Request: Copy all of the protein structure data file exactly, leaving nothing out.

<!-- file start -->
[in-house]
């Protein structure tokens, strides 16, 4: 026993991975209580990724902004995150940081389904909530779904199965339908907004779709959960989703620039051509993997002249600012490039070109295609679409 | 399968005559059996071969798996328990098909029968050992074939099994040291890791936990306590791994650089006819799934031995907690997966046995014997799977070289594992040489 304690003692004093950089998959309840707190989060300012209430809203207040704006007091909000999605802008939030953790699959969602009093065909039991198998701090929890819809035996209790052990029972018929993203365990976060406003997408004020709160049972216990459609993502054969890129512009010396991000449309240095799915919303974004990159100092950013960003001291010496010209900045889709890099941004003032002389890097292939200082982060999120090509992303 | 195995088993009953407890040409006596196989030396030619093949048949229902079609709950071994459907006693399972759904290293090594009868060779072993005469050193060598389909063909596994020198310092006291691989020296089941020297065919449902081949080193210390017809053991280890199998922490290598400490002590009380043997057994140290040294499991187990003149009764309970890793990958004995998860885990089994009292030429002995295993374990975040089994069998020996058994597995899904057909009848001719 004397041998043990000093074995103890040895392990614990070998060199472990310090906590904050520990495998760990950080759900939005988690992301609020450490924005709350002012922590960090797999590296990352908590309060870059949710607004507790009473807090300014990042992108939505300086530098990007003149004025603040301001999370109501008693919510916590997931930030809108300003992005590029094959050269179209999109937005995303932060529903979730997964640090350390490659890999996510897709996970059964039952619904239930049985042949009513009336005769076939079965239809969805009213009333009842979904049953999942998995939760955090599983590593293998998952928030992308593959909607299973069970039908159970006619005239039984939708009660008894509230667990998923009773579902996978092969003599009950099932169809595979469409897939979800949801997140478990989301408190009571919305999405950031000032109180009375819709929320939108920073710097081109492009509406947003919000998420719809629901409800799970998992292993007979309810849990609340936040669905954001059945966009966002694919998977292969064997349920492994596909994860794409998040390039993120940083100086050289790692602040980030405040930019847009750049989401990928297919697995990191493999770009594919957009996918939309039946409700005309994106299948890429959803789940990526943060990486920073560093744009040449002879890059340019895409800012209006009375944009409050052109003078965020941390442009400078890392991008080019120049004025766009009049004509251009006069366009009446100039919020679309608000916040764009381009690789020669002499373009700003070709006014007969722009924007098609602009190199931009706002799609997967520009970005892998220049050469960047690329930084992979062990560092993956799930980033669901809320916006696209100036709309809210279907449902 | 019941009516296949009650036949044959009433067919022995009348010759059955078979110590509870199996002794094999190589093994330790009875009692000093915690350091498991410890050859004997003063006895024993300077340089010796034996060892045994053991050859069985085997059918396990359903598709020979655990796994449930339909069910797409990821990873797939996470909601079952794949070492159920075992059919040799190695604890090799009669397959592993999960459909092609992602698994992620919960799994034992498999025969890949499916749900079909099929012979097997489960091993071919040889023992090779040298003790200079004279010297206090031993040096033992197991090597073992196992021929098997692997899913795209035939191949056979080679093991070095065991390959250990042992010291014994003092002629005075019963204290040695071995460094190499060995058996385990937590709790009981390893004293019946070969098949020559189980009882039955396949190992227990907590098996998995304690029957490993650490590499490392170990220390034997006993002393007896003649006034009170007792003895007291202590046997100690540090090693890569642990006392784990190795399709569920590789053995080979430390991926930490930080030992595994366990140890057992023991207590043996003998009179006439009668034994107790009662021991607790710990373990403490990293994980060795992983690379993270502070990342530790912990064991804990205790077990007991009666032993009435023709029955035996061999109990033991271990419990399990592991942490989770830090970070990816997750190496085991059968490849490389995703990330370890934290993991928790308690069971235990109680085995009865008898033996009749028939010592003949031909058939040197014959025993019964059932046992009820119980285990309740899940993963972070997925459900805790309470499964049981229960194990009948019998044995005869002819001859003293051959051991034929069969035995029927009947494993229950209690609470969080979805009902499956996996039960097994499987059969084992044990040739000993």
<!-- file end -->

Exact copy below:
[in-house]
């Protein structure tokens, strides 16, 4: 026993991975209580990724902004995150940081389904909530779904199965339908907004779709959960989703620039051509993997002249600012490039070109295609679409 | 399968005559059996071969798996328990098909029968050992074939099994040291890791936990306590791994650089006819799934031995907690997966046995014997799977070289594992040489 304690003692004093950089998959309840707190989060300012209430809203207040704006007091909000999605802008939030953790699959969602009093065909039991198998701090929890819809035996209790052990029972018929993203365990976060406003997408004020709160049972216990459609993502054969890129512009010396991000449309240095799915919303974004990159100092950013960003001291010496010209900045889709890099941004003032002389890097292939200082982060999120090509992303 | 195995088993009953407890040409006596196989030396030619093949048949229902079609709950071994459907006693399972759904290293090594009868060779072993005469050193060598389909063909596994020198310092006291691989020296089941020297065919449902081949080193210390017809053991280890199998922490290598400490002590009380043997057994140290040294499991187990003149009764309970890793990958004995998860885990089994009292030429002995295993374990975040089994069998020996058994597995899904057909009848001719 004397041998043990000093074995103890040895392990614990070998060199472990310090906590904050520990495998760990950080759900939005988690992301609020450490924005709350002012922590960090797999590296990352908590309060870059949710607004507790009473807090300014990042992108939505300086530098990007003149004025603040301001999370109501008693919510916590997931930030809108300003992005590029094959050269179209999109937005995303932060529903979730997964640090350390490659890999996510897709996970059964039952619904239930049985042949009513009336005769076939079965239809969805009213009333009842979904049953999942998995939760955090599983590593293998998952928030992308593959909607299973069970039908159970006619005239039984939708009660008894509230667990998923009773579902996978092969003599009950099932169809595979469409897939979800949801997140478990989301408190009571919305999405950031000032109180009375819709929320939108920073710097081109492009509406947003919000998420719809629901409800799970998992292993007979309810849990609340936040669905954001059945966009966002694919998977292969064997349920492994596909994860794409998040390039993120940083100086050289790692602040980030405040930019847009750049989401990928297919697995990191493999770009594919957009996918939309039946409700005309994106299948890429959803789940990526943060990486920073560093744009040449002879890059340019895409800012209006009375944009409050052109003078965020941390442009400078890392991008080019120049004025766009009049004509251009006069366009009446100039919020679309608000916040764009381009690789020669002499373009700003070709006014007969722009924007098609602009190199931009706002799609997967520009970005892998220049050469960047690329930084992979062990560092993956799930980033669901809320916006696209100036709309809210279907449902 | 019941009516296949009650036949044959009433067919022995009348010759059955078979110590509870199996002794094999190589093994330790009875009692000093915690350091498991410890050859004997003063006895024993300077340089010796034996060892045994053991050859069985085997059918396990359903598709020979655990796994449930339909069910797409990821990873797939996470909601079952794949070492159920075992059919040799190695604890090799009669397959592993999960459909092609992602698994992620919960799994034992498999025969890949499916749900079909099929012979097997489960091993071919040889023992090779040298003790200079004279010297206090031993040096033992197991090597073992196992021929098997692997899913795209035939191949056979080679093991070095065991390959250990042992010291014994003092002629005075019963204290040695071995460094190499060995058996385990937590709790009981390893004293019946070969098949020559189980009882039955396949190992227990907590098996998995304690029957490993650490590499490392170990220390034997006993002393007896003649006034009170007792003895007291202590046997100690540090090693890569642990006392784990190795399709569920590789053995080979430390991926930490930080030992595994366990140890057992023991207590043996003998009179006439009668034994107790009662021991607790710990373990403490990293994980060795992983690379993270502070990342530790912990064991804990205790077990007991009666032993009435023709029955035996061999109990033991271990419990399990592991942490989770830090970070990816997750190496085991059968490849490389995703990330370890934290993991928790308690069971235990109680085995009865008898033996009749028939010592003949031909058939040197014959025993019964059932046992009820119980285990309740899940993963972070997925459900805790309470499964049981229960194990009948019998044995005869002819001859003293051959051991034929069969035995029927009947494993229950209690609470969080979805009902499956996996039960097994499987059969084992044990040739000993």